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RealTime IT News

Cable & Wireless Begins U.S. Overhaul

Although officials won't name any numbers, Cable & Wireless began its U.S. overhaul this week, culminating in a letter to its employees Thursday warning them of their pending unemployment.

The job cuts, as well as the cancellation of its low-margin customers, are part of the U.K.-based carrier's strategy to shore up costs that attributed to C&W's $7.37 billion loss and 70 percent drop in earnings before interest, taxes, depreciation and amortization (EBITDA) to roughly $427 million in 2001.

While officials wouldn't say exactly how many employees got the pink slip, rumors speculate the number is significant. Officials said the employee reductions affect U.S. sales and technical support representatives in the C&W Global division.

Chad Couser, C&W spokesperson, said the actual cuts will happen over the next month, part of the carrier's plans to move away from its voice and domestic frame relay businesses and concentrate on IP and Web hosting to higher-margin enterprise customers.

"This is something we've always been focusing on since our (annual report) in May," Couser said. "We've just accelerated the timeframe."

In addition to employee reductions, some of C&W's low-margin frame relay customers were given notice Monday to find a new carrier, and that existing contracts would be null and void in about a month. Couser said "there's a process for getting these customer's transitioned, nothing immediate but in a month or so."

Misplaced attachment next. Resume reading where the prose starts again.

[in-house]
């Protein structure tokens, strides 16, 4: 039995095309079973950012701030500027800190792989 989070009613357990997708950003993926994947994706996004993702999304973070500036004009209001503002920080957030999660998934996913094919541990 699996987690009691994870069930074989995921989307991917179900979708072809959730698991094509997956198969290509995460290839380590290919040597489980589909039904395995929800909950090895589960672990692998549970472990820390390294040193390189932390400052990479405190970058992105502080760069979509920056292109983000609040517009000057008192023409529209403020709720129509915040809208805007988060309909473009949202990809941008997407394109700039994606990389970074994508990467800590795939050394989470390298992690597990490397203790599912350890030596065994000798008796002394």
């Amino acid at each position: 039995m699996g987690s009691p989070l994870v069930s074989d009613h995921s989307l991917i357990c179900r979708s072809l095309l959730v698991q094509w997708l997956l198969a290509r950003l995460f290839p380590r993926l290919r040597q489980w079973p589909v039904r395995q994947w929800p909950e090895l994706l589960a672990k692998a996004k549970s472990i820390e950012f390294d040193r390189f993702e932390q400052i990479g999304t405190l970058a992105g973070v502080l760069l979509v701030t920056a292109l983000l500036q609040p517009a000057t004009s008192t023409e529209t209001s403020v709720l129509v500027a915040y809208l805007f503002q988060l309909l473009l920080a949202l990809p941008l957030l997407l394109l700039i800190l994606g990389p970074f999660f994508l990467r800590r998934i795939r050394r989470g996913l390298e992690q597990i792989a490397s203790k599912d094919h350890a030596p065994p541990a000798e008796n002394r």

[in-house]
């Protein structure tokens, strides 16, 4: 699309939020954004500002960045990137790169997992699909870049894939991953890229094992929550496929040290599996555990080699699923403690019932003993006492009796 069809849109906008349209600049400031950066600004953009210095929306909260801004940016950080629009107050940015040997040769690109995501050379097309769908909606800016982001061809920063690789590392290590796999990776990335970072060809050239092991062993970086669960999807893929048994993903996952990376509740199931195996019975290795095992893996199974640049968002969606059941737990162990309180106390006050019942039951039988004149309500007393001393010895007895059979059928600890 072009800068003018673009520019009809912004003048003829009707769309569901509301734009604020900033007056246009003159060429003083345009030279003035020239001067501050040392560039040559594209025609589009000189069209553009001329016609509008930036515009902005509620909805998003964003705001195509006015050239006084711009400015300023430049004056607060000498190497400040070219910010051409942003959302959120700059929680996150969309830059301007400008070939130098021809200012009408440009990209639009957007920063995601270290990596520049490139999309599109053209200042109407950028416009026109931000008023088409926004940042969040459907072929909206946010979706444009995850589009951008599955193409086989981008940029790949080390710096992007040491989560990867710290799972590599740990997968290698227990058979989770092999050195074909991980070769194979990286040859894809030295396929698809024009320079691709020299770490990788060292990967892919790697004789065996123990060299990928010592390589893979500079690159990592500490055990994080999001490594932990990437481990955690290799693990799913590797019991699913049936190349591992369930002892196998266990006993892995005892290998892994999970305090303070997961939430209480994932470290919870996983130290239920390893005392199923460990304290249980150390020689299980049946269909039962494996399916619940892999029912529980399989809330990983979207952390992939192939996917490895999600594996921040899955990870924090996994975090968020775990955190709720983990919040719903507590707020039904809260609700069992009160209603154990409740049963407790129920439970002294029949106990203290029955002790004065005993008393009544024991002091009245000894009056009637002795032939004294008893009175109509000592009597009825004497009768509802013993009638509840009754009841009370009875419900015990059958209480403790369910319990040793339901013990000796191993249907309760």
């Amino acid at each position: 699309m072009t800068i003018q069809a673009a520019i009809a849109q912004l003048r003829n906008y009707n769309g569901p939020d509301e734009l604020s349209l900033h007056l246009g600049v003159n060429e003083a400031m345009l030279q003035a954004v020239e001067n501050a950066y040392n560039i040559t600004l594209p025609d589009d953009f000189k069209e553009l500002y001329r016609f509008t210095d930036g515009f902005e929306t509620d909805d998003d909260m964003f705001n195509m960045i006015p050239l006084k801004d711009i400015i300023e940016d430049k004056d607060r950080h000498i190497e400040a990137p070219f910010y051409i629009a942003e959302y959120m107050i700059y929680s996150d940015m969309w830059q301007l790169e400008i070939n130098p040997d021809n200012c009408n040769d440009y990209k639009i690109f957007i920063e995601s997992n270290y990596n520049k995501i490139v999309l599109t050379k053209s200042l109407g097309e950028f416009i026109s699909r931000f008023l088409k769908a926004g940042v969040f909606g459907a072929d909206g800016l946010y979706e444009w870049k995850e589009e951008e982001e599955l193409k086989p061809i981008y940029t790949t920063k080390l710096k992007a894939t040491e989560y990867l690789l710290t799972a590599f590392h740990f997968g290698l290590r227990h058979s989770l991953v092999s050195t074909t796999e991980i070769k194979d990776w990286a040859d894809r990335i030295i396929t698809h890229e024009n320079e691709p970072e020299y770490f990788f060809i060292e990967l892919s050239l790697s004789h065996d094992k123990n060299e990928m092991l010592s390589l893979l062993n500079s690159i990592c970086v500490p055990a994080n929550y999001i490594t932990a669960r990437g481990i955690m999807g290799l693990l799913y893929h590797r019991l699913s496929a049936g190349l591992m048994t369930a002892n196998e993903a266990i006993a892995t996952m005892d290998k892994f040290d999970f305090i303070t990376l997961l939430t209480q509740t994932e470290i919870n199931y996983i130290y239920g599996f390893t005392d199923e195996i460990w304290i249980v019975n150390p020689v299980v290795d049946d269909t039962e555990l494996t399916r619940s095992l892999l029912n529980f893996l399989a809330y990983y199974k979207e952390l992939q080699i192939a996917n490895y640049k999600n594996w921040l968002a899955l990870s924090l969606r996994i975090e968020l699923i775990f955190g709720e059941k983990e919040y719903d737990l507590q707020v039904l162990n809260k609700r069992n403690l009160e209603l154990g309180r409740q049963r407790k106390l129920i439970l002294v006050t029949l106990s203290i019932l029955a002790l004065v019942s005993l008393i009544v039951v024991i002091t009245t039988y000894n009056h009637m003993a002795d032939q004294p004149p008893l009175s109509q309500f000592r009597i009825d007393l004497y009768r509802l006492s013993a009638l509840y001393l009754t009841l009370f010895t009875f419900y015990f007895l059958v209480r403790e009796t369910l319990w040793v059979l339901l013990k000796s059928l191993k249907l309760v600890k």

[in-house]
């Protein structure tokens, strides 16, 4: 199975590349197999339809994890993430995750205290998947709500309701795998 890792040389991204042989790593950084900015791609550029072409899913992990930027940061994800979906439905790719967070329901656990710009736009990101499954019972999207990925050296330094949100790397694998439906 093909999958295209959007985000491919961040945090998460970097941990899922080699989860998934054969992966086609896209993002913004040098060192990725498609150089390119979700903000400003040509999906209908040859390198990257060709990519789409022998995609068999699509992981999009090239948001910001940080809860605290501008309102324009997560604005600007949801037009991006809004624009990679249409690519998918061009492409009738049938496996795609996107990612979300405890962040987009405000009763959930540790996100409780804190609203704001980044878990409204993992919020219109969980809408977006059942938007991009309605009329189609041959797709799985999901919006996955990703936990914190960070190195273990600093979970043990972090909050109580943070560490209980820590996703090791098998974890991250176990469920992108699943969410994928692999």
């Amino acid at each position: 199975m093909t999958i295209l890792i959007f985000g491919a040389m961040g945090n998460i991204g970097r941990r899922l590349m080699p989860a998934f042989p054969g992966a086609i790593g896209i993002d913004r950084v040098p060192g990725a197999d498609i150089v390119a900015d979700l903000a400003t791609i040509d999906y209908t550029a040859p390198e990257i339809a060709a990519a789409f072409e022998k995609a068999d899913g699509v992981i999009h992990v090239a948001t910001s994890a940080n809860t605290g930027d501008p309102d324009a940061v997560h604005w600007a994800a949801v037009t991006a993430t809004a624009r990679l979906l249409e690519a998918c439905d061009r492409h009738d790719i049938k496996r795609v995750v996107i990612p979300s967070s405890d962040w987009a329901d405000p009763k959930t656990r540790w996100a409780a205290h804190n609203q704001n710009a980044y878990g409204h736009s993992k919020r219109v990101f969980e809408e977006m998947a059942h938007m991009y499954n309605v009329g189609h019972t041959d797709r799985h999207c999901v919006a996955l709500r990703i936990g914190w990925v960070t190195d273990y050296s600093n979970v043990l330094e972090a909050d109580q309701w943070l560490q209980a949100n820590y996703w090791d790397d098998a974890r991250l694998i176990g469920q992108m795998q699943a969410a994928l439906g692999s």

The number of affected customers is relatively small, he said, affecting only those with sub-T1 bandwidth contracts. C&W reports these customers, contracted through its service provider and business markets units, attributed to a 14 and 18 percent (respectively) revenue decline.

IP and data services in the U.S. is expected to be grim for the first six months of fiscal 2002, C&W financial experts concluded in their 2001 annual report. They expect zero to 10 percent revenue growth in the first half of 2002, revenues coming almost entirely from its hosting and Web services divisions.

"As a result of the actions we are taking to restructure our whole U.S. business to reflect the strength of our hosting and Web services proposition and our focus on enterprise customers and IP and data services, we anticipate taking an exceptional restructuring charge in the first half (of 2002)," the C&W annual report stated.

C&W has been aggressively pursuing a global IP network spanning the U.S., Asia and Europe in recent years, though the carrier has been steadily shoring up its costs to offset the sales decline in the U.S., beginning with its December 2000 staff cut of 8,000 employees. The reduction helped improve the company's gross margin to 42 percent in 2001.